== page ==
Chinese military helmsman Jiang Zemin has resigned, handing reins of the world's largest standing army to President Hu Jintao in an orderly way, completing the Communist giant's leadership transition which began in 2002.
The four-day plenum of the ruling Communist Party of China (CPC), which concluded here today, approved Hu to take over the Chairmanship of the Central Military Commission (CMC) after accepting Jiang's resignation, a terse announcement carried by the official Xinhua news agency said.
No reason was cited for Jiang's resignation as the CMC Chairman, the powerful post which allowed the 78-year-old technocrat-turned politician control the 2.5 million-strong People's Liberation Army (PLA), a leading player in China's closed political system.
Jiang, a former Shanghai mayor, was selected by then supreme leader Deng Xiaoping to lead the party in 1989 after Tiananmen Square pro-democracy protests and an internal power struggle threatened to wreck it apart.
After holding two consecutive terms as Chinese president, Jiang stepped down in favour of Hu, 61, in 2003. Prior to that, Jiang had quit as Secretary General of the Communist Party in 2002 to make way for a new generation of leaders led by Hu.
However, Jiang held on to the Chairmanship of the Central Military Commission, the most powerful body which gave him big clout in areas such as security and foreign policy.
"The plenum unanimously agreed that this (Hu's becoming CMC Chairman) is conducive to upholding the
fundamental principle and system of the Party's absolute leadership over the military, and is also conducive to the strengthening of the military's revolutionisation, modernisation and regularisation process," said a communique released after the closing of the plenum.
The communique also noted that the plenum had 'highly evaluated Comrade Jiang Zemin's outstanding contributions to the Party, the state and the people'.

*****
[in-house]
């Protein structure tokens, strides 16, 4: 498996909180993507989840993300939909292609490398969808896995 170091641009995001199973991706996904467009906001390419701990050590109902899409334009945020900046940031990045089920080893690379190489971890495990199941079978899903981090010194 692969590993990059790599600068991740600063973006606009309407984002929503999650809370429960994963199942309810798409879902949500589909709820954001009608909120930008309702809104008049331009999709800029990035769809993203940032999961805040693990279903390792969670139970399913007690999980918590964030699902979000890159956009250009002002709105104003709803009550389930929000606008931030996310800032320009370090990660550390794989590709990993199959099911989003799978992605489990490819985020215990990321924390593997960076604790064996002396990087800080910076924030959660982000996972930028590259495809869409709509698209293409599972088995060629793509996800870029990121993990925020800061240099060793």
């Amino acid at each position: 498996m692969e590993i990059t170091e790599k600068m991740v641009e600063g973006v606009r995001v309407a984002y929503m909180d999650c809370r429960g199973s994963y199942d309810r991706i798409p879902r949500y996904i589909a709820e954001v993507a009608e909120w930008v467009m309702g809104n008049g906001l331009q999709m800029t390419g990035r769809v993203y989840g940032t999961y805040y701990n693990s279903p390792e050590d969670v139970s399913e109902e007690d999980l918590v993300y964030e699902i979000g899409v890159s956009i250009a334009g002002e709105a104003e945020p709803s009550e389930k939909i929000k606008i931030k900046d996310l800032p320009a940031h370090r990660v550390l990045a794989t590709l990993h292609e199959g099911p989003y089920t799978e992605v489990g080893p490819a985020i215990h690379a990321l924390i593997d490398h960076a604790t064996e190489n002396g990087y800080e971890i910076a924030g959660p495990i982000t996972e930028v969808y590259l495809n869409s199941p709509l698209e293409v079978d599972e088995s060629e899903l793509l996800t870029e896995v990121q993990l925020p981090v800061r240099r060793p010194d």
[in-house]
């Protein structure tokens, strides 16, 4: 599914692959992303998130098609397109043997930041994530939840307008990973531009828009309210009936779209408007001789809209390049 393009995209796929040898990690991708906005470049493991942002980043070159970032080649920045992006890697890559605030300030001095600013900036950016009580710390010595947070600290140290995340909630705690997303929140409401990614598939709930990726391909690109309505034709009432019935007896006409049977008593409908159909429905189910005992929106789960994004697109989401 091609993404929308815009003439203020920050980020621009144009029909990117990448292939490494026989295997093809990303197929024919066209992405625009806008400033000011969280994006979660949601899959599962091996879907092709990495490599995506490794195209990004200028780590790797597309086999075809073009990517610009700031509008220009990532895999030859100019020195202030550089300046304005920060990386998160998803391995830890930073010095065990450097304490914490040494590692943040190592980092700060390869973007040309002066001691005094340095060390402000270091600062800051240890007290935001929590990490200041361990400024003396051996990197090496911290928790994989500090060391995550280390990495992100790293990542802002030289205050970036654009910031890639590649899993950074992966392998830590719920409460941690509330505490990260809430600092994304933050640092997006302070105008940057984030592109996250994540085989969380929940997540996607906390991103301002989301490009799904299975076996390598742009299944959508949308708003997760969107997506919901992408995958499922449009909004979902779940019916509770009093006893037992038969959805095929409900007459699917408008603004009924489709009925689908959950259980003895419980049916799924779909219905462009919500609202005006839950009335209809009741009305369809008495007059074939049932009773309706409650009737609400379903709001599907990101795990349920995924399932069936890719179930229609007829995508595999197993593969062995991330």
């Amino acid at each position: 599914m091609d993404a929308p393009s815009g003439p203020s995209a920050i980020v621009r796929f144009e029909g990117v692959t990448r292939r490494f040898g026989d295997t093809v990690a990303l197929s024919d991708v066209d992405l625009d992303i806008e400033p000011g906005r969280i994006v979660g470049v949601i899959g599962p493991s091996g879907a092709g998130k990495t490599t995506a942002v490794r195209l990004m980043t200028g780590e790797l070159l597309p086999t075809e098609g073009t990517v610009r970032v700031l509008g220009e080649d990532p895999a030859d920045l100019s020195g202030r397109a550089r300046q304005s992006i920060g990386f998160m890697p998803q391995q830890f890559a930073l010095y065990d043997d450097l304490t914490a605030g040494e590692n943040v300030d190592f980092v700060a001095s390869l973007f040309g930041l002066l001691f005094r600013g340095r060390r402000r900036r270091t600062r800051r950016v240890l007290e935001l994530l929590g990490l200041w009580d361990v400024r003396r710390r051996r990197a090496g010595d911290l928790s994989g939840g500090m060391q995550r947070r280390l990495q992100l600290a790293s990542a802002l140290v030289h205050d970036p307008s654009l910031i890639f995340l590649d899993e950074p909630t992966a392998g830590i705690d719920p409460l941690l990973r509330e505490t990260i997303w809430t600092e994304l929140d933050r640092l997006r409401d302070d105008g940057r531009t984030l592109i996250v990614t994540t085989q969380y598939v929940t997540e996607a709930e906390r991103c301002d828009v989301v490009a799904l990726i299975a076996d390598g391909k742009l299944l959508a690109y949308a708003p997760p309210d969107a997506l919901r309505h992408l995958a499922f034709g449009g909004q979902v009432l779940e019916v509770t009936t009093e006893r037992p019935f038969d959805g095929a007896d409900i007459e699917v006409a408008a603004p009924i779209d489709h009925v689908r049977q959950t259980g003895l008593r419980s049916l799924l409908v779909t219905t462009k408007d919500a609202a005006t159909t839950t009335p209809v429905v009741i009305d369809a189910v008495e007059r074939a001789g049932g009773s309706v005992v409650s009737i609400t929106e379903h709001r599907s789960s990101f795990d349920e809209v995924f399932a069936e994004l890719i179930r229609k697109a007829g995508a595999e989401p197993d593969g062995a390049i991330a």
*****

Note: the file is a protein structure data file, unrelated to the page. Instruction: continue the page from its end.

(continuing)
Jiang could have continued in his post till 2007. However, that could have impaired the working of the Chinese government as well as the military with a new younger generation of Communist Party leadership under Hu, who took control of the party and government in 2002 and 2003 respectively, analysts noted.
Jiang, after serving as the CPC Central Committee General Secretary for 13 years, bowed out of the Party Central Committee at the 16th CPC National Congress held here in 2002.
Sources said there was a lot of pressure within the Central Committee on Jiang to retire, following in the
footsteps of late paramount leader Deng Xiaoping, who resigned as chairman of the CMC in 1989 in favour of Jiang.
However, the aging leader ensured that his legacy in Chinese politics will be remembered by securing a pledge that his famous Three Represents thought will be elevated to those of Mao Zedong and Deng Xiaoping's theories of Communism.
The plenum also approved Xu Caihou, 61, as the CMC Vice-Chairman and inducted four new members -- Chen Bingde, Qiao Qingchen, Zhang Dingfa and Jing Zhiyuan -- as members of the CMC of the party.